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A joint (IPA /dʒɔɪnt/) is a rolled marijuana cigarette. Rolling papers are the most common rolling medium in industrialized countries; however, brown paper, cigarettes with the tobacco removed, beedis with the tobacco removed, receipts, and newspaper can also be used, particularly in developing countries. Modern papers are manufactured in a range of sizes from a wide variety of materials including rice, hemp, and flax, and are also available in liquorice and other flavoured varieties.
A joint can vary in size, typically containing between 0.25 to 1 grams net weight of cannabis (joints have been rolled with 2 or more pounds, but this is not a common practice). Tobacco may or may not be used in the rolling process.
Variations and terminology
Although joints by definition contain cannabis, regional differences have been noted. In Europe, in certain Commonwealth nations, and more recently in North America, joints, or spliffs, typically include a bit of rolled cigarette packet cardboard or business card in one end to serve as a mouthpiece.
The term "spliff" is sometimes used to distinguish a joint prepared with both cannabis and tobacco, as is commonly done in European countries, where joints containing only cannabis are rarely smoked. However, in the West Indies where this term originated (especially Jamaica), a spliff is simply a marijuana cigarette, normally containing no tobacco.
Etymology and synonyms
The word joint ultimately originated from French, where it is an adjective meaning 'joined' (past participle of the verb joindre), derived in turn from Latin iunctus, past participle of iungere ('join'/'bind'/'yoke'). By 1821, 'joint' had become an Anglo-Irish term for an annexe, or a side-room 'joined' to a main room. By 1877, this had developed into U.S. slang for a 'place, building, establishment,' and especially to an opium den. Its first usage in the sense of 'marijuana cigarette' is dated to 1938.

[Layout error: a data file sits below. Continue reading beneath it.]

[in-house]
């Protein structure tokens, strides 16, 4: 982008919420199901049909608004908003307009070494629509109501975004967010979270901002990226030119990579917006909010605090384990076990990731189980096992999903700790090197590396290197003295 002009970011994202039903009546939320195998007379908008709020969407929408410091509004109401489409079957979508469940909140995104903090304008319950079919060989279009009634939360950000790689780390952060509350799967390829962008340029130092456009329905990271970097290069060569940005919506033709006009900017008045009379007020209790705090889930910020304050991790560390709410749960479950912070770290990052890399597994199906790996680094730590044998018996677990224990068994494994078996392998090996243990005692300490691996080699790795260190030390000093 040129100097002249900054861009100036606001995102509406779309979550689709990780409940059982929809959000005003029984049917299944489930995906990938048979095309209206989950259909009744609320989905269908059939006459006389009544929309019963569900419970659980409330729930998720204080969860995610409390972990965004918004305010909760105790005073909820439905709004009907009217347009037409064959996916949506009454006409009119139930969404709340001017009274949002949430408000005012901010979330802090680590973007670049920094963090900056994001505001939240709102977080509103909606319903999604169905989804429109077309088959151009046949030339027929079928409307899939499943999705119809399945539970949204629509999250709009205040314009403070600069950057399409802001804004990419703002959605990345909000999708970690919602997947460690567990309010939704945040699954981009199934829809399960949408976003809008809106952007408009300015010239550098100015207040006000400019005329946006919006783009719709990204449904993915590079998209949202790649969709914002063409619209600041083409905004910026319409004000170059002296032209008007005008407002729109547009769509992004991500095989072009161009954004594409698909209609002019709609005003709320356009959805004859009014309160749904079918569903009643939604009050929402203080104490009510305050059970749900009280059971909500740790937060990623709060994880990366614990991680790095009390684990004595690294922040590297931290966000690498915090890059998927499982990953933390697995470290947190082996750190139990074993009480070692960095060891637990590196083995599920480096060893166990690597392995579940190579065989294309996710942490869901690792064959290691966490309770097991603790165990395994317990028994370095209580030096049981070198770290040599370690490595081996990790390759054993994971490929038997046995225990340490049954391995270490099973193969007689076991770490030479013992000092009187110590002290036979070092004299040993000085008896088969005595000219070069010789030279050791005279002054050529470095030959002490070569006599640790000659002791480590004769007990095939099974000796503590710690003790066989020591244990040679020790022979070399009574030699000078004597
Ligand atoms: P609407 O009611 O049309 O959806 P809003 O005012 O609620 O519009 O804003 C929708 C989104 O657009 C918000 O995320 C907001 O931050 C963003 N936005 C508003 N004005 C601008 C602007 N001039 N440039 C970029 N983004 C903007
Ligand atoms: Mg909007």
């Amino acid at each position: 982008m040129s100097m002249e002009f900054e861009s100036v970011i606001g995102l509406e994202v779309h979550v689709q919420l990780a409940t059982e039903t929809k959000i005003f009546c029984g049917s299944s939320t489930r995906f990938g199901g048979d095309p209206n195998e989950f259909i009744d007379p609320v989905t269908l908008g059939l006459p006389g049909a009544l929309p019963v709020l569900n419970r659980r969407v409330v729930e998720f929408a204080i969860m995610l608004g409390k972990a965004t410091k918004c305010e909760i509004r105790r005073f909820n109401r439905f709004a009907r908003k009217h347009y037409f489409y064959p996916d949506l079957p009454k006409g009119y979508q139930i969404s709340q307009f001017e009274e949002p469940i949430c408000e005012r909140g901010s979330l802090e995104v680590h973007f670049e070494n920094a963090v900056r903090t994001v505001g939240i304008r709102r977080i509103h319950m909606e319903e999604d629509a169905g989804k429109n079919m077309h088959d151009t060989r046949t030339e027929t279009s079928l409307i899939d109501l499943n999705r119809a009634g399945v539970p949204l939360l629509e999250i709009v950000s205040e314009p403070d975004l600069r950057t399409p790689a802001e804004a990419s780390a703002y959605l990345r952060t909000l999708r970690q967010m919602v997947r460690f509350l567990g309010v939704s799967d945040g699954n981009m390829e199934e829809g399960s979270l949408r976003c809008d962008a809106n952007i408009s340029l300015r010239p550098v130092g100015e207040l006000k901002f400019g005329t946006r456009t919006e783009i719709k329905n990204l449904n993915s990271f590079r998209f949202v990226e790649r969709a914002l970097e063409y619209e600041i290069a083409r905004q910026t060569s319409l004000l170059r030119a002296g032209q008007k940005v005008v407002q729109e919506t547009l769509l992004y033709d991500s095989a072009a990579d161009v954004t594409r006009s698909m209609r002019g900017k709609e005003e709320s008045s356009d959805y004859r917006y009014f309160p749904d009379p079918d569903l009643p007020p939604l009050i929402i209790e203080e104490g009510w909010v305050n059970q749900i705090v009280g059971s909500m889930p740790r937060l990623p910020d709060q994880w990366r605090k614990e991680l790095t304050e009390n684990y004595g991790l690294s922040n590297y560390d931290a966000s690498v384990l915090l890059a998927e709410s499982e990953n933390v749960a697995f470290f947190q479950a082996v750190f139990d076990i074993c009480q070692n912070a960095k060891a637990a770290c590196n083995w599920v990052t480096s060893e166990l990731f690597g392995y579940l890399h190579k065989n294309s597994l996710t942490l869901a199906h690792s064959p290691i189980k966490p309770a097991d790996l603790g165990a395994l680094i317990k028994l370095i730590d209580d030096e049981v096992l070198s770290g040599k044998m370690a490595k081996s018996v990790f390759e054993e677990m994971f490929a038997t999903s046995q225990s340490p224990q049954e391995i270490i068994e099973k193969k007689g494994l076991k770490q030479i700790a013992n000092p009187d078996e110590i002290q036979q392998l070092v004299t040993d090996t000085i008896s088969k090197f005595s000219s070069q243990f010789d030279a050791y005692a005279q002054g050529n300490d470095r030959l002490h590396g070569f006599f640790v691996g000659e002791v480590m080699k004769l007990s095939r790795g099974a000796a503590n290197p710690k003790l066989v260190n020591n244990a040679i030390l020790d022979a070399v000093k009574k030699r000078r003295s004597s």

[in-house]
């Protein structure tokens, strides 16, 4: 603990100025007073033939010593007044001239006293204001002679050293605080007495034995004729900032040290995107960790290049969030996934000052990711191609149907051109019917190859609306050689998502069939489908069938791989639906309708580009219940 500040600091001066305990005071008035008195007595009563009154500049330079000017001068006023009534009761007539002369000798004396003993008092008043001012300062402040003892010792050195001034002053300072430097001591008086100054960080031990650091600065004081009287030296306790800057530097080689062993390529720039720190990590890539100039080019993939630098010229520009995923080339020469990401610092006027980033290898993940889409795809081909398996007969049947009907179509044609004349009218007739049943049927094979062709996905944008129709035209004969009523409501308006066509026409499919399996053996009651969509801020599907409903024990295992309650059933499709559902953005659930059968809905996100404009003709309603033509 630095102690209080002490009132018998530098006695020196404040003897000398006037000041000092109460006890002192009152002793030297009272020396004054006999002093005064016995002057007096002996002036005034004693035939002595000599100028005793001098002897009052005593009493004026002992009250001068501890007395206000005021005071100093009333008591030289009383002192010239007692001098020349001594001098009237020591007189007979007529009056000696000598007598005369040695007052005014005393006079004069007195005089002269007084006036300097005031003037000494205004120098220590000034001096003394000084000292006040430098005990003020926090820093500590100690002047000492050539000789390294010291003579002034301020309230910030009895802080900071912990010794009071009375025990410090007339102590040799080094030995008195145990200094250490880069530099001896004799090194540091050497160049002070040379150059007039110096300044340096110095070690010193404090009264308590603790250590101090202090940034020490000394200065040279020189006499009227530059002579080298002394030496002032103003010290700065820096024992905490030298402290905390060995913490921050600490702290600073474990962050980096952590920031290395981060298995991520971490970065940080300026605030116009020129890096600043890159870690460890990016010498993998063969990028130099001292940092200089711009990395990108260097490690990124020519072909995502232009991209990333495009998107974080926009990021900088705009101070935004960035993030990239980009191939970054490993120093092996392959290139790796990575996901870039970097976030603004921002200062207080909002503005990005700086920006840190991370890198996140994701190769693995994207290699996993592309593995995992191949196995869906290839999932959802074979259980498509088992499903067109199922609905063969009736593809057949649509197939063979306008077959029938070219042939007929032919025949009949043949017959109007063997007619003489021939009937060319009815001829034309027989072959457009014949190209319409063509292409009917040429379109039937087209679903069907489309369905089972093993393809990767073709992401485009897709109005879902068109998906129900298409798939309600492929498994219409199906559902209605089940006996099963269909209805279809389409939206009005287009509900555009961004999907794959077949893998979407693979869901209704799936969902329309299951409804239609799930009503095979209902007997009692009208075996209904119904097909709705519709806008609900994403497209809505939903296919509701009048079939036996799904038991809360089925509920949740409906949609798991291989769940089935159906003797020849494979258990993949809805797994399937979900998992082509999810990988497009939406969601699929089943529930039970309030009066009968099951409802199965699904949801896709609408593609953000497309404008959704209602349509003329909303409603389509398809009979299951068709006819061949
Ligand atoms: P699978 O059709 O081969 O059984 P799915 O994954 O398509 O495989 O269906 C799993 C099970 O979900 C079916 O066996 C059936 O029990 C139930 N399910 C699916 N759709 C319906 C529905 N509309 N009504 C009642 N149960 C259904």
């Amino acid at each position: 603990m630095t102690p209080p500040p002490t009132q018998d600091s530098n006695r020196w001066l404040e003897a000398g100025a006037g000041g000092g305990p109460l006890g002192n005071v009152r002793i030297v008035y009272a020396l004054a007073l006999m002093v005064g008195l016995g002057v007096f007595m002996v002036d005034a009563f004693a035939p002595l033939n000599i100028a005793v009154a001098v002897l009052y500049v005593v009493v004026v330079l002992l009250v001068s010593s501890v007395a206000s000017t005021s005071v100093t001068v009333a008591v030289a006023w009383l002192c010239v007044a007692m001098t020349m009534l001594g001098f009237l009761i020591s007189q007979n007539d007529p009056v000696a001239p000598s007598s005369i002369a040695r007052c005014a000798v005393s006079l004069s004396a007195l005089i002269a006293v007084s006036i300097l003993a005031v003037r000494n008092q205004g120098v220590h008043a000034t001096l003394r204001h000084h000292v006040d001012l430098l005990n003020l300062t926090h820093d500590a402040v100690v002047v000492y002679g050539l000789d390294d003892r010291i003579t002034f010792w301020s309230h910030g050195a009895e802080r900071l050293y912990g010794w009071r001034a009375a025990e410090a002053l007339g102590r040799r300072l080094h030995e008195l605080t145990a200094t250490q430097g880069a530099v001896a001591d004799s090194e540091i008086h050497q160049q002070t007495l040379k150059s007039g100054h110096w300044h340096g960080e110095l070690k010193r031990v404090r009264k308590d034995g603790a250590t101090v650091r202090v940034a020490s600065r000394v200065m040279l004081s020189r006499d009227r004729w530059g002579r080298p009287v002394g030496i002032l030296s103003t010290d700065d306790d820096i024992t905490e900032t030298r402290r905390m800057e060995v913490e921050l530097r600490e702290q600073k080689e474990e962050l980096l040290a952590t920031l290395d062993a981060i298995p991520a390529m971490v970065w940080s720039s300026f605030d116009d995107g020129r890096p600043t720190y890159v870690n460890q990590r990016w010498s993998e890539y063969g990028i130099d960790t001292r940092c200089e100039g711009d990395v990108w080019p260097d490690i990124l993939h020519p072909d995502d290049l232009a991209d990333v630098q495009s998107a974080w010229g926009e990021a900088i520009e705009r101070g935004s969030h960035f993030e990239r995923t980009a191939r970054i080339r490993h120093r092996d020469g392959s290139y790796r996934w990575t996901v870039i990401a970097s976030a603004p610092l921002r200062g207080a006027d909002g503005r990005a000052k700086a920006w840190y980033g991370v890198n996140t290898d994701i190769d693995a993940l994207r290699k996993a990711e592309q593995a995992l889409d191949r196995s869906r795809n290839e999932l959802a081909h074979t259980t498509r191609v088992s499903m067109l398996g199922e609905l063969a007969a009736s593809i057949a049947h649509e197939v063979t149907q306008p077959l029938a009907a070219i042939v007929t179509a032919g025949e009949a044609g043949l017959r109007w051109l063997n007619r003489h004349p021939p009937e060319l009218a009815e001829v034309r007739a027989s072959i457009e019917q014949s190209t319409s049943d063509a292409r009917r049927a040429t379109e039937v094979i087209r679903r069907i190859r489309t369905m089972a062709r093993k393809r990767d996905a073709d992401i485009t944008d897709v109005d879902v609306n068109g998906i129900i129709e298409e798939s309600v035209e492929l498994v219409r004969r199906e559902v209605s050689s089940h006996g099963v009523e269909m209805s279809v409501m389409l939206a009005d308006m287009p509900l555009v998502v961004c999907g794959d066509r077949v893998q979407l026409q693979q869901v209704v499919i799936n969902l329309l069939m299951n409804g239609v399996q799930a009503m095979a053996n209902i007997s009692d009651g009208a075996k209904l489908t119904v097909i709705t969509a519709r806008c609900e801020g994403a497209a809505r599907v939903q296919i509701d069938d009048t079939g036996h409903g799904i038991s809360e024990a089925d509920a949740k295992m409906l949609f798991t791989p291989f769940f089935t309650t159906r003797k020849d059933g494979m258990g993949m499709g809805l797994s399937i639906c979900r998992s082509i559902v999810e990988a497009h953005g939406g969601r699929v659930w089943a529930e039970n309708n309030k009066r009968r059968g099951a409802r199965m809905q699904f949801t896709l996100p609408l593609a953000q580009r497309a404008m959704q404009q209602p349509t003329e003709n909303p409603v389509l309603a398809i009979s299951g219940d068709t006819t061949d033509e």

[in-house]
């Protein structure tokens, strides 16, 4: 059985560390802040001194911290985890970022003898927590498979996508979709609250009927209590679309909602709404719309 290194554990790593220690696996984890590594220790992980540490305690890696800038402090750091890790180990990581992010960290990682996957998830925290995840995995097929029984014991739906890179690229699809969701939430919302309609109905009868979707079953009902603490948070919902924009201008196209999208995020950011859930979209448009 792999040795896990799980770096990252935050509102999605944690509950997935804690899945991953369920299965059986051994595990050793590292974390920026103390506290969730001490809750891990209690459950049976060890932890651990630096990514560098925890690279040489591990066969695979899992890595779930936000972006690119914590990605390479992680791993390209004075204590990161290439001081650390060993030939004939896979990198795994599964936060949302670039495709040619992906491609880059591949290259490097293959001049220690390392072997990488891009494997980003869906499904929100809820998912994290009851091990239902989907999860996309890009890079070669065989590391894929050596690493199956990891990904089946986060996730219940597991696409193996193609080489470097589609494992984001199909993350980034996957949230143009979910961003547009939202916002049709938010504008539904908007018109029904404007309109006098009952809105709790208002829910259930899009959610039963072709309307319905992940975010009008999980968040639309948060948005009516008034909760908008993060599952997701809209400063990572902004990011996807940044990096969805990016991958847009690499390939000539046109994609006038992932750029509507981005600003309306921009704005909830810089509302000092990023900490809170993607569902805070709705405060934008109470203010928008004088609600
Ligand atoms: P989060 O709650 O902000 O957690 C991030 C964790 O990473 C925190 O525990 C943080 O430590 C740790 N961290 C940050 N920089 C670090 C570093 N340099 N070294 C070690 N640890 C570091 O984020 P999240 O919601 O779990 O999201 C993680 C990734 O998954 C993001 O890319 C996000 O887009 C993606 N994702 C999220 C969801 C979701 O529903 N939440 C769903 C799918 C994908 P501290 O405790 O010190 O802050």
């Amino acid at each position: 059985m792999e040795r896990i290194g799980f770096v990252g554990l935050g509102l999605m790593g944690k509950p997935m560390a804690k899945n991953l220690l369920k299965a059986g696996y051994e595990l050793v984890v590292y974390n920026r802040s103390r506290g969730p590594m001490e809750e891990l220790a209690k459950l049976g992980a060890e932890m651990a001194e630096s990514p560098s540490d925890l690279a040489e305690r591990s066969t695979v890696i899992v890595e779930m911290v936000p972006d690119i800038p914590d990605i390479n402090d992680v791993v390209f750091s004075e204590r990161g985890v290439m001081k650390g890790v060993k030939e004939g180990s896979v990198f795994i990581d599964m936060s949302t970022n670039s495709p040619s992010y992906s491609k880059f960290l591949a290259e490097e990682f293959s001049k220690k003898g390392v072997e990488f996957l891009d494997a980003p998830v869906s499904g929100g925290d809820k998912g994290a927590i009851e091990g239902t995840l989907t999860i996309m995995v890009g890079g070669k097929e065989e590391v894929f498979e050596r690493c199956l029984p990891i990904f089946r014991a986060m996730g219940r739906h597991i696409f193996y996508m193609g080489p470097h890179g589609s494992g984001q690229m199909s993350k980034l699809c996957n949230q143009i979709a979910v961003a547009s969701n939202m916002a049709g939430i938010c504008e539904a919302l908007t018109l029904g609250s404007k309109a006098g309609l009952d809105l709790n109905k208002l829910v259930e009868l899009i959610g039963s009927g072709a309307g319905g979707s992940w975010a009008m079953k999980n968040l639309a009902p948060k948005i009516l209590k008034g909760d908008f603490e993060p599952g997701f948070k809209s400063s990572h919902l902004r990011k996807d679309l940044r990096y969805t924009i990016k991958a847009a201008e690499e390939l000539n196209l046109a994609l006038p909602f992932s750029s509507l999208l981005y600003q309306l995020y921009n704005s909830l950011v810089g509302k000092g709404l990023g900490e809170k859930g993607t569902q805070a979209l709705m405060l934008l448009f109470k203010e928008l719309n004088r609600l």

There are many slang terms synonymous with the word joint. The term 'spliff' is a West Indian word of Jamaican English origin which has spread to several western countries, particularly the UK and many countries in Europe. Its precise etymology is unknown, but it is attested as early as 1936. 'J' or 'jay' can be used as an abbreviation for a generic joint. Another frequently used term is 'doobie.'
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- e.g., in Jamaica: The Rastafarians by Leonard E. Barrett p. 130.
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- Australian Government Department of Health: National Cannabis Strategy Consultation Paper, page 4. "Cannabis has been described as a 'Trojan Horse' for nicotine addiction, given the usual method of mixing cannabis with tobacco when preparing marijuana for administration."
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- "Online Etymological Dictionary". Etymonline.com. Retrieved 2011-04-20.
- "Spliff". Dictionary.reference.com. Retrieved 2011-04-20.